Booker Prize Cuts Ties With Transphobic Politician

The organising committee of the prestigious Booker literary prize has ended its relationship with Baroness Nicholson after her transphobic comments.

The Baroness, a fomer Booker judge and honorary Vice President, has been reported to the Lord’s Commissioner for Standards over claims she bullied a British transgender model she called a ‘weird creature’.

The ending of 78-year-old Baroness Nicholson’s role at the Booker Foundation follows a push from writer Damian Barr for her to be removed from her post. Referring to her stance on same-sex marriage, which she voted against in 2013, Barr – who is gay, and married – said “she’d have the wedding ring off my finger”.

The Booker Foundation initially stood by Nicholson but last night it caved in saying, “We, the Trustees of the Booker Prize Foundation, met today and wish to reiterate that the views expressed by Baroness Nicholson on transgender people are her own personal opinions.

The issues are complex, but our principles are clear.  We deplore racism, homophobia and transphobia – and do not discriminate on any grounds.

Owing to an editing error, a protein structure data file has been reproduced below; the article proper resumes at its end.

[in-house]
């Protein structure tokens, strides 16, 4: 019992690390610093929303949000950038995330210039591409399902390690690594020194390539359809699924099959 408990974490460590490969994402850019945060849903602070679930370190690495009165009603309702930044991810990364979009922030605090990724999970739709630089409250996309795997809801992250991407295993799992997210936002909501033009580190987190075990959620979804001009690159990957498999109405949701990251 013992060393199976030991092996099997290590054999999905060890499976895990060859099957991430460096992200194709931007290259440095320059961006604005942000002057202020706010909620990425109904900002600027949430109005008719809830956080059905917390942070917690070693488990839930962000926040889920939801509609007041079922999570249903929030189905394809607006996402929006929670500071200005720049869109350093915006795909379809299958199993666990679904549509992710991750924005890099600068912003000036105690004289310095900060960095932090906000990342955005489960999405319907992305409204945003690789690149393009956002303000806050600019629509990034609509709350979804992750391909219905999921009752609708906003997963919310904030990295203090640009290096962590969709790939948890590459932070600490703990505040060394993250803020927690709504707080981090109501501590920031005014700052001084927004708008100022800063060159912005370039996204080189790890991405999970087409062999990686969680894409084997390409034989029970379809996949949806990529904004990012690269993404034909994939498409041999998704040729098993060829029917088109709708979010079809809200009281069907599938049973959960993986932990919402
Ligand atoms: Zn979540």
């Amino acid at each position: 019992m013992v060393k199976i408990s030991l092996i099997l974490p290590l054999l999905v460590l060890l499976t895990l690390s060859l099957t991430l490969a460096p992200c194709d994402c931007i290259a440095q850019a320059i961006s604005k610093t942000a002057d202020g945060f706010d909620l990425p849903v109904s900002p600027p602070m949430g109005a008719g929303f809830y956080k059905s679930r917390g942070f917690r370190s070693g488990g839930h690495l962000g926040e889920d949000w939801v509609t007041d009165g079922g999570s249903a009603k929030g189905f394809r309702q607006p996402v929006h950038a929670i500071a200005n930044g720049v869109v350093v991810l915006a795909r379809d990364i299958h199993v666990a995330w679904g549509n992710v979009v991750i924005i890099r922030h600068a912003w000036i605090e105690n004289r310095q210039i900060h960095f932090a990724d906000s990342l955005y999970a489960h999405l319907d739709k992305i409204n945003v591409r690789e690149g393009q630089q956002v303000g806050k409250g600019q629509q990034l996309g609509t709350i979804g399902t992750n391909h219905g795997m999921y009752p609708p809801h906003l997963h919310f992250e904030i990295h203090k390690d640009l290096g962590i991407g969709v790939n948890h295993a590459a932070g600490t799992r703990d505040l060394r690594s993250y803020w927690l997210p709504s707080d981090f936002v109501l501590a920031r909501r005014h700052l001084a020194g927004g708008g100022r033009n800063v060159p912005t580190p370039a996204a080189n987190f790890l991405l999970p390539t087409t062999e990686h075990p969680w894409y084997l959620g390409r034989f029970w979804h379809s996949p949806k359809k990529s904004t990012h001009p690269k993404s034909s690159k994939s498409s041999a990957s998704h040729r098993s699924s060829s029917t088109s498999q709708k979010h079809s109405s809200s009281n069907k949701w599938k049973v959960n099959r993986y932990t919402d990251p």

Literature is open, plural and questioning. We believe every author’s work should be approached by readers in the same spirit. Integrity is central to both Booker Prizes, whose judging process is conducted at all times in keeping with these values.

Upon her retirement from the Board in 2009, Baroness Nicholson was made an honorary vice president, a role that gave her no say in the governance or operations of the Foundation or prizes. In recent days there has been some confusion about the nature of honorary titles used by the Foundation. Too many believe that these titles in some way symbolise the prizes. That is not the case.

We have today decided that these titles and roles should, with immediate effect, cease to exist. Those holding them have been informed and thanked for their longstanding interest.”

The news was welcomed by trans charity Mermaids who said, “This will be a great reassurance to lgbt+ writers and book lovers the world over. We thank those who made this difficult but appropriate decision.”

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